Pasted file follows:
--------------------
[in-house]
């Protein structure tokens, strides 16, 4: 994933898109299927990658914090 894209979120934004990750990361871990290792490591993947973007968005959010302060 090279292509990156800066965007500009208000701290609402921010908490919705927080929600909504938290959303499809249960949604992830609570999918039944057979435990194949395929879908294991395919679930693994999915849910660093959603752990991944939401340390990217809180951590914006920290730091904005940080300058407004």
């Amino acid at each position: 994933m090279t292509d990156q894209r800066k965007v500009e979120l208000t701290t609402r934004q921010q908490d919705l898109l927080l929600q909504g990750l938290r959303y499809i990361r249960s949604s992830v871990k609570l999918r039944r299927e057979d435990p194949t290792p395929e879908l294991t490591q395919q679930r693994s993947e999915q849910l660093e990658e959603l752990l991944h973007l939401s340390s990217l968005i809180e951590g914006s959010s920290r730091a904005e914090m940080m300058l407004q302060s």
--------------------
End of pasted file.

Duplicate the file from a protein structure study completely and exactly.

[in-house]
């Protein structure tokens, strides 16, 4: 994933898109299927990658914090 894209979120934004990750990361871990290792490591993947973007968005959010302060 090279292509990156800066965007500009208000701290609402921010908490919705927080929600909504938290959303499809249960949604992830609570999918039944057979435990194949395929879908294991395919679930693994999915849910660093959603752990991944939401340390990217809180951590914006920290730091904005940080300058407004």
């Amino acid at each position: 994933m090279t292509d990156q894209r800066k965007v500009e979120l208000t701290t609402r934004q921010q908490d919705l898109l927080l929600q909504g990750l938290r959303y499809i990361r249960s949604s992830v871990k609570l999918r039944r299927e057979d435990p194949t290792p395929e879908l294991t490591q395919q679930r693994s993947e999915q849910l660093e990658e959603l752990l991944h973007l939401s340390s990217l968005i809180e951590g914006s959010s920290r730091a904005e914090m940080m300058l407004q302060s």